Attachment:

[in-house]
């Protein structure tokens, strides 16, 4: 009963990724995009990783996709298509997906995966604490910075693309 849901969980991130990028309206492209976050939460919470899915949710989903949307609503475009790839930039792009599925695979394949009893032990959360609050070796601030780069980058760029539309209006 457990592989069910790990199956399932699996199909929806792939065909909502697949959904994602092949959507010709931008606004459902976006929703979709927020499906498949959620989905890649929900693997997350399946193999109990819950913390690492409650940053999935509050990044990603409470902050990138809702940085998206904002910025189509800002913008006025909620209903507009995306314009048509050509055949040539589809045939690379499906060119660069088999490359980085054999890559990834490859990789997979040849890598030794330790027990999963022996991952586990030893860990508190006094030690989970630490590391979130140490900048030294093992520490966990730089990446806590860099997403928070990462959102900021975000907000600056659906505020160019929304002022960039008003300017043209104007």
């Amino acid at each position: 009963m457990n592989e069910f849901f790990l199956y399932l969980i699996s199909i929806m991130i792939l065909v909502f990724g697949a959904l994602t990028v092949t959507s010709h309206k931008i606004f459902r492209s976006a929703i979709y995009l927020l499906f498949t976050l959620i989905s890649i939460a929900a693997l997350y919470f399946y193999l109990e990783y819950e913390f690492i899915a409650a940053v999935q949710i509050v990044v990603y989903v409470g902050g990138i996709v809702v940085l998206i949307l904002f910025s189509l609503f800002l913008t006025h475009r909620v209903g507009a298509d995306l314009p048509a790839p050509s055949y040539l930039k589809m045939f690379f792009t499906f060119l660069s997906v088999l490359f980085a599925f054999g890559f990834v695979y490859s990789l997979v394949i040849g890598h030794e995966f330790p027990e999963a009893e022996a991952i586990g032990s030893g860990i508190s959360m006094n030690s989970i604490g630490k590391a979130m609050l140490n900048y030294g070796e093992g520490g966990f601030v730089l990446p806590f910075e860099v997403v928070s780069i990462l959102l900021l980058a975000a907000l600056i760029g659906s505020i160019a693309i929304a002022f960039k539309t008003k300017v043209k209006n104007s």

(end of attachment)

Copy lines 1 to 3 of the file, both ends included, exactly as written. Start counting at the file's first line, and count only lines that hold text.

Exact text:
[in-house]
């Protein structure tokens, strides 16, 4: 009963990724995009990783996709298509997906995966604490910075693309 849901969980991130990028309206492209976050939460919470899915949710989903949307609503475009790839930039792009599925695979394949009893032990959360609050070796601030780069980058760029539309209006 457990592989069910790990199956399932699996199909929806792939065909909502697949959904994602092949959507010709931008606004459902976006929703979709927020499906498949959620989905890649929900693997997350399946193999109990819950913390690492409650940053999935509050990044990603409470902050990138809702940085998206904002910025189509800002913008006025909620209903507009995306314009048509050509055949040539589809045939690379499906060119660069088999490359980085054999890559990834490859990789997979040849890598030794330790027990999963022996991952586990030893860990508190006094030690989970630490590391979130140490900048030294093992520490966990730089990446806590860099997403928070990462959102900021975000907000600056659906505020160019929304002022960039008003300017043209104007």
């Amino acid at each position: 009963m457990n592989e069910f849901f790990l199956y399932l969980i699996s199909i929806m991130i792939l065909v909502f990724g697949a959904l994602t990028v092949t959507s010709h309206k931008i606004f459902r492209s976006a929703i979709y995009l927020l499906f498949t976050l959620i989905s890649i939460a929900a693997l997350y919470f399946y193999l109990e990783y819950e913390f690492i899915a409650a940053v999935q949710i509050v990044v990603y989903v409470g902050g990138i996709v809702v940085l998206i949307l904002f910025s189509l609503f800002l913008t006025h475009r909620v209903g507009a298509d995306l314009p048509a790839p050509s055949y040539l930039k589809m045939f690379f792009t499906f060119l660069s997906v088999l490359f980085a599925f054999g890559f990834v695979y490859s990789l997979v394949i040849g890598h030794e995966f330790p027990e999963a009893e022996a991952i586990g032990s030893g860990i508190s959360m006094n030690s989970i604490g630490k590391a979130m609050l140490n900048y030294g070796e093992g520490g966990f601030v730089l990446p806590f910075e860099v997403v928070s780069i990462l959102l900021l980058a975000a907000l600056i760029g659906s505020i160019a693309i929304a002022f960039k539309t008003k300017v043209k209006n104007s």